SALT LAKE CITY — If BYU beats No. 1 Connecticut on Saturday, don’t be surprised if Cougar forward Morgan Bailey goes all Jim Valvano about it. In 1983, the North Carolina State coach was so overcome by beating Houston for the national championship that he aimlessly raced about the court, looking for someone to hug.
Bailey could end up doing the same.
She’s learned from an eyewitness just what to do.
The BYU junior is the niece of Thurl Bailey, Jazz TV analyst and former college and NBA player. He was on Valvano’s championship team, celebrating with everyone. So if there’s anyone she should channel, it’s him.
“The nice thing about what we did is that there’s now a lot of teams like that, like Morgan’s team, that are achieving things,” Thurl said. “This whole NCAA bracket has been crazy. But I’ll be sure to give her a pep talk.”
Realistically, she might not need one. After BYU upset North Carolina State in the first round, she leaped about with teammates and later tweeted: “Sorry we took out ur alma mater, Uncle Thurl. It had to be done. @bigTbailey#41#byuwbb #letsplay #upset #secondround #NCAAMarchMadness2014.”
This is how to celebrate in the age of social media: a declarative statement followed by a lot of hash tags.
Thurl had Clyde Drexler and Hakeem Olajuwon to address; Morgan has Breanna Stewart, Stefanie Dolson and Kaleena Mosqueda-Lewis, all preseason all-Americas. Connecticut, winner of eight national titles, is averaging a 36-point win.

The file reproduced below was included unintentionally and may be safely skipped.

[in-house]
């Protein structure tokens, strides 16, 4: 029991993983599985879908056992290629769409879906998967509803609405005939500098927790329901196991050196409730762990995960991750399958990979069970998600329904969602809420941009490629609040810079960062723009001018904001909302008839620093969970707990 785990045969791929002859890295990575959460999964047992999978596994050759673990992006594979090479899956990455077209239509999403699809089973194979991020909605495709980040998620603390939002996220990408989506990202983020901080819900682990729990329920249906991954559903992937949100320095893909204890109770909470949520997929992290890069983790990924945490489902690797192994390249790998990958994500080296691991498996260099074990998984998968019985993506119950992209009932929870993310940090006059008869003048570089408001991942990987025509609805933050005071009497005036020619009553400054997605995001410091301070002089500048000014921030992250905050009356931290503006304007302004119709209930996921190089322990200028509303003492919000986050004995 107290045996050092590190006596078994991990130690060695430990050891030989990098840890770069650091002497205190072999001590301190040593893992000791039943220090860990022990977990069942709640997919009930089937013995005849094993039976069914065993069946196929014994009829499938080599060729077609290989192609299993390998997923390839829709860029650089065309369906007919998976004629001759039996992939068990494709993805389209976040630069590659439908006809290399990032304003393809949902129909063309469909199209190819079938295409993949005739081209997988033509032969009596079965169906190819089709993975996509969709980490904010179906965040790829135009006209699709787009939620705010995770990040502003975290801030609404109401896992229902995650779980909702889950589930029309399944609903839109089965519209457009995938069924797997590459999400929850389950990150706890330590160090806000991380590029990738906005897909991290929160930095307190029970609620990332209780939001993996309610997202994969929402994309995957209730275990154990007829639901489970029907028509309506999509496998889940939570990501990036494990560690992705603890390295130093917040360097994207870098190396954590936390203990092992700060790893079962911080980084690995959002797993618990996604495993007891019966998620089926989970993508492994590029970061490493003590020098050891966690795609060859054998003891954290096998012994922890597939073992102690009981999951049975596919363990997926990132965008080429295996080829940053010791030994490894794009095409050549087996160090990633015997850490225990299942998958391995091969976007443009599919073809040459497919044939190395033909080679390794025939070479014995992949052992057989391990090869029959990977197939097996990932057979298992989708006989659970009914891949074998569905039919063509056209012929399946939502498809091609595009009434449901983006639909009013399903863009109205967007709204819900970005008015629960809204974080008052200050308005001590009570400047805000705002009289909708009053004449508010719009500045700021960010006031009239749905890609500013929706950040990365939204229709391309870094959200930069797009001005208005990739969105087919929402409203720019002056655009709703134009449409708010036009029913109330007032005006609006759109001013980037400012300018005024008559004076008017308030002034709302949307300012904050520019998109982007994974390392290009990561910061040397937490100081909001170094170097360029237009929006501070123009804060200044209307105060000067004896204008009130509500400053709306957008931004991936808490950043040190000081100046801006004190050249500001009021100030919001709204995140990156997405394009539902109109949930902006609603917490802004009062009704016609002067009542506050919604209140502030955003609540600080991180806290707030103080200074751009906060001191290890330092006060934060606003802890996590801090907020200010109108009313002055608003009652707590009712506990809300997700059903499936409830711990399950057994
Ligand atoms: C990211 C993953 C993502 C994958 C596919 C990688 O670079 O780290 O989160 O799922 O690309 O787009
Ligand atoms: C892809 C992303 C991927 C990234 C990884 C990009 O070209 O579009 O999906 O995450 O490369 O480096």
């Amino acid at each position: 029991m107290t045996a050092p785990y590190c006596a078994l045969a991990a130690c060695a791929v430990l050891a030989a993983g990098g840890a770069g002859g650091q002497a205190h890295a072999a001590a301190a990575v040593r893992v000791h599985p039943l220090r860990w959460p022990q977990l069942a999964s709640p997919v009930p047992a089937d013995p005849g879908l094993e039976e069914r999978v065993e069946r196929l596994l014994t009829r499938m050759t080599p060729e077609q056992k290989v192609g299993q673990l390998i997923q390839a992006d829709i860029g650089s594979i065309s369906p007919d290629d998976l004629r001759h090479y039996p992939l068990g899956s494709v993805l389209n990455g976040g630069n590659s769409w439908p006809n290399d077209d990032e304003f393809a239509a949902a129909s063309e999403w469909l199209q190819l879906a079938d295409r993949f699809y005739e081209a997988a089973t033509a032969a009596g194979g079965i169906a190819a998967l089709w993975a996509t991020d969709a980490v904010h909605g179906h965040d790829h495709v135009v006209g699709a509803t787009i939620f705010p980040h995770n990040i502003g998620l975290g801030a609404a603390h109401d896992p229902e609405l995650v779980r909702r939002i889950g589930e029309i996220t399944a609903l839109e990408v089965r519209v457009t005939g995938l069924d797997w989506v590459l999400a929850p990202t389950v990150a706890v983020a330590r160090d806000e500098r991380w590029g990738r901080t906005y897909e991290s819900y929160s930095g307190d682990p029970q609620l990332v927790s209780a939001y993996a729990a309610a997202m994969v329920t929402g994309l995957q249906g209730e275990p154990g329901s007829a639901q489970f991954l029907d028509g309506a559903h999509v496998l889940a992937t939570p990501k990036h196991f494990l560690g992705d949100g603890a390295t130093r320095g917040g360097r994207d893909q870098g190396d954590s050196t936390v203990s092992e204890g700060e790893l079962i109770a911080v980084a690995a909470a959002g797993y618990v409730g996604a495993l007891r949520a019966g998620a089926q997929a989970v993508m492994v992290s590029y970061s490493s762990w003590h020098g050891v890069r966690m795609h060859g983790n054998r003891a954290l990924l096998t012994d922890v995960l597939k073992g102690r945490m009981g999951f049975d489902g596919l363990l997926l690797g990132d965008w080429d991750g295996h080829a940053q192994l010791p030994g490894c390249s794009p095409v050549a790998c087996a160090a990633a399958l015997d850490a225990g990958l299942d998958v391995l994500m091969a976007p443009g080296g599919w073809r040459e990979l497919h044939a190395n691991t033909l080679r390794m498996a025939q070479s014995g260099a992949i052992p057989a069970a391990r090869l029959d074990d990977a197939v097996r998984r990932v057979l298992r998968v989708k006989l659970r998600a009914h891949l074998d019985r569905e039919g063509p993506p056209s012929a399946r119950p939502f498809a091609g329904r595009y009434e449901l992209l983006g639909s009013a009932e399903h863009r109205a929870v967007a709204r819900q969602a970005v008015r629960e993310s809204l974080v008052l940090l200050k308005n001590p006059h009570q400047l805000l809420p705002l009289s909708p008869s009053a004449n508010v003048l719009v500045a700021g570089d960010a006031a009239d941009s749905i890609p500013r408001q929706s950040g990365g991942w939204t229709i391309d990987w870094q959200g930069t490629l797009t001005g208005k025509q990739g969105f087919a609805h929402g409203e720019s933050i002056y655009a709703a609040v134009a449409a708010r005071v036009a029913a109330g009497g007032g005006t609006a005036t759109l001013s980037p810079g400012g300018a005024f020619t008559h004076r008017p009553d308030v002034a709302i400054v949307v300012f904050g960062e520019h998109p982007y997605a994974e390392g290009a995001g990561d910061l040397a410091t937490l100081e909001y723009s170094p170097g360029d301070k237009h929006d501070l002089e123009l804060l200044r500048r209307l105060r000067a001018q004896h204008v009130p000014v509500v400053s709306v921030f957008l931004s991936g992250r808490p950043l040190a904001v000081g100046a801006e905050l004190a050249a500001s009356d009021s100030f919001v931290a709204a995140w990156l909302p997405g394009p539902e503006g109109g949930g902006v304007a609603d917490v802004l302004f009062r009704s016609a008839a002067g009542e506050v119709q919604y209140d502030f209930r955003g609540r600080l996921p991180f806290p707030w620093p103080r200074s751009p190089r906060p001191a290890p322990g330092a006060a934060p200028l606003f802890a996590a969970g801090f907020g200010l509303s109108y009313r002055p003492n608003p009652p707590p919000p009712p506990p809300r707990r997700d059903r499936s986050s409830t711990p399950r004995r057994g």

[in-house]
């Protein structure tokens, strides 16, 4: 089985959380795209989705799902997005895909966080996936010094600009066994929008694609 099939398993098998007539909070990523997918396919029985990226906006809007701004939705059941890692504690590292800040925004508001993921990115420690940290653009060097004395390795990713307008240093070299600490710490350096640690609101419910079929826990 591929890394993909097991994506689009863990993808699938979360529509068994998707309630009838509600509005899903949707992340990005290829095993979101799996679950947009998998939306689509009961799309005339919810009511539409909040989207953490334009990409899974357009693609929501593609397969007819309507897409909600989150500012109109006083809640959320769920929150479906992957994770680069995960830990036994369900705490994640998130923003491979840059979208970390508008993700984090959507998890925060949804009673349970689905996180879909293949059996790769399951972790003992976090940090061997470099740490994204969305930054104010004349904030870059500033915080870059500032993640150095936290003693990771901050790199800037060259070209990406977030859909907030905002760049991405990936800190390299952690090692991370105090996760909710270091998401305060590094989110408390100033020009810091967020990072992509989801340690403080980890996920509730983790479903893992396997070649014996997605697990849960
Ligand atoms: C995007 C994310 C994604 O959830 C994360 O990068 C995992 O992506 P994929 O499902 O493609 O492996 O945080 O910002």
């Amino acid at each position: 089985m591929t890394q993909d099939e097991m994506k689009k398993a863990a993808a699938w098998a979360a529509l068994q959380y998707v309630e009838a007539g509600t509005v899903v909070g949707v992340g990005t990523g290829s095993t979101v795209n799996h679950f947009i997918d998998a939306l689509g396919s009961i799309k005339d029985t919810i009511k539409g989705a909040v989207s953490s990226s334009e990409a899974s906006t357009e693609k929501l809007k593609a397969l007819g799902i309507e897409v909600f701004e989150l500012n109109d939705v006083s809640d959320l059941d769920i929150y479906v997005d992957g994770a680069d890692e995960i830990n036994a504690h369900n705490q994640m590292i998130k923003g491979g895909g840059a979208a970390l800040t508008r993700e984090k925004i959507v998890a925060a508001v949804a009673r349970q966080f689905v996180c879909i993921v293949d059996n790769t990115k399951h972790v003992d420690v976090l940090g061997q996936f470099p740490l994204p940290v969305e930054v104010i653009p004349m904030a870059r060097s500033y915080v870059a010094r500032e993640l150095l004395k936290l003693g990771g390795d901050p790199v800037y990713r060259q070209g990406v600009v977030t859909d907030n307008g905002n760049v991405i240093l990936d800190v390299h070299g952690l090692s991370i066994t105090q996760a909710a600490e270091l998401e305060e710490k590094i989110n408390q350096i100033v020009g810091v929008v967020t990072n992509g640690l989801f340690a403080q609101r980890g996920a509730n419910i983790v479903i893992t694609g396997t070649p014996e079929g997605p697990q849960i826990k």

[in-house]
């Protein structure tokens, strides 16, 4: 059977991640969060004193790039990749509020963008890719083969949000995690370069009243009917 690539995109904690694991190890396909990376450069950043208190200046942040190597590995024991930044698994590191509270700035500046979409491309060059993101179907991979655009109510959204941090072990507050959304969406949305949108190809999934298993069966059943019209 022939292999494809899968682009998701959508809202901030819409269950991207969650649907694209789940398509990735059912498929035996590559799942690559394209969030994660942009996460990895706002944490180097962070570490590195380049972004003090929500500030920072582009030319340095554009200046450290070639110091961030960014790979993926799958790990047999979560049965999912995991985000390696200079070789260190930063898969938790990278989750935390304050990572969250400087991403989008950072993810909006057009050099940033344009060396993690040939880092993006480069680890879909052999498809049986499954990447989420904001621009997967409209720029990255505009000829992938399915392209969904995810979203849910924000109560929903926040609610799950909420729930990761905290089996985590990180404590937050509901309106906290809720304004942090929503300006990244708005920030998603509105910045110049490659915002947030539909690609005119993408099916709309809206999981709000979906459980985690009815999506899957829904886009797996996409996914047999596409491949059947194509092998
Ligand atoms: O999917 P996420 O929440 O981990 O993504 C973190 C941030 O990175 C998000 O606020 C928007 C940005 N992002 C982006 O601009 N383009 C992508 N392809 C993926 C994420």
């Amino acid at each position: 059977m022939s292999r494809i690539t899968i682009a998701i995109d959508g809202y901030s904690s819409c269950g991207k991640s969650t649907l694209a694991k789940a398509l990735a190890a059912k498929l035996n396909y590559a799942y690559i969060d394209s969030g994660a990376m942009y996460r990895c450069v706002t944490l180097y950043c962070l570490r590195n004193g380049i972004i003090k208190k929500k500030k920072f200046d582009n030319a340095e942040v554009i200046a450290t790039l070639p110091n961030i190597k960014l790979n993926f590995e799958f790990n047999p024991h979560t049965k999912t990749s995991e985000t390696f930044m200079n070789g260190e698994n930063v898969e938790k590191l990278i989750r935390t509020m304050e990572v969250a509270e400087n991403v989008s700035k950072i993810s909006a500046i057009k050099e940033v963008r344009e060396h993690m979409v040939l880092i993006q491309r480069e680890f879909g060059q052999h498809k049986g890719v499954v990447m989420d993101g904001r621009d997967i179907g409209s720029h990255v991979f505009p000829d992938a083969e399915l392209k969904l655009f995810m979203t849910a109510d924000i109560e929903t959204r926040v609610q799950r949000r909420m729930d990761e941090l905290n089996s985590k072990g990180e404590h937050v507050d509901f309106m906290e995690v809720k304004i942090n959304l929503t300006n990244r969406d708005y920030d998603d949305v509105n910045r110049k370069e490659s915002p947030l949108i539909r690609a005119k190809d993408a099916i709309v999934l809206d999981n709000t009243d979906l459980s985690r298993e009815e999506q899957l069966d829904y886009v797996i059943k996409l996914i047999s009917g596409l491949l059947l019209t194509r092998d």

“I know exactly how she feels,” Thurl said. “I’ll get to talk to her before the next game. She knows the whole (NC State) story and uses it to inspire and achieve the things she’s been able to achieve.”
The Cougars led off this year’s tournament by beating the No. 5-seeded Wolfpack, 72-57. It was a nice little surprise. But they followed by shocking Nebraska, a No. 4 seed, to become only the third No. 12 seed in history to make the Sweet 16.
Suddenly they resembled the sixth-seeded NC State men’s team of 1983.
Morgan Bailey came by her gifts naturally. “With the Bailey genetics, I knew she was going to be tall and a post player and have that body type,” said Thurl.
For good measure, she learned to shoot the 3-pointer. She is fourth on the team in scoring and second in rebounding. Despite being an inside player, she is also fourth in 3-point percentage.
Plus, she has a healthy dose of attitude.
“She’s as loving as can be off the court,” Thurl said, “but when it’s time to suit up, you don’t want to get in her way.”
Thurl’s influence wasn’t just passing. Morgan was raised in Utah by her mother, but her uncle also took an active role. He consulted whenever schedules allowed, as she worked her way through Timpanogos High. They talked about footwork, positioning and confidence in the post.
Thanksgiving Day in Richfield with relatives turned into teaching sessions.
He also baptized her and her two siblings into the LDS Church. In honor of her uncle, Morgan wears No. 41.
Just like Big T, minus the goggles.
“I haven’t talked to him lately. He’s busy with the Jazz,” she said on Wednesday. “I’m sure he would give me some pointers because he was in my shoes. I wear his number so it’s just fun to live that for him.”
Speaking of living, the Cougars are doing just that. A second-place finisher in the WCC, they weren’t expected to get past the first round, much less the second. Morgan totaled 13 points and 12 rebounds against NC State and followed with an 18-point, six-rebound night against Nebraska.
“She’s a very determined young lady,” Thurl said.
Connecticut appears determined, too — it’s 36-0.
“It’s funny when you have someone that’s so close to you and in the position you’ve been in,” Thurl said. “It’s a great feeling to know that some of what you have said might have ended up helping her. She’s wearing No. 41. I’m so proud of her.”
Proud enough to #shout #sing #celebrate.
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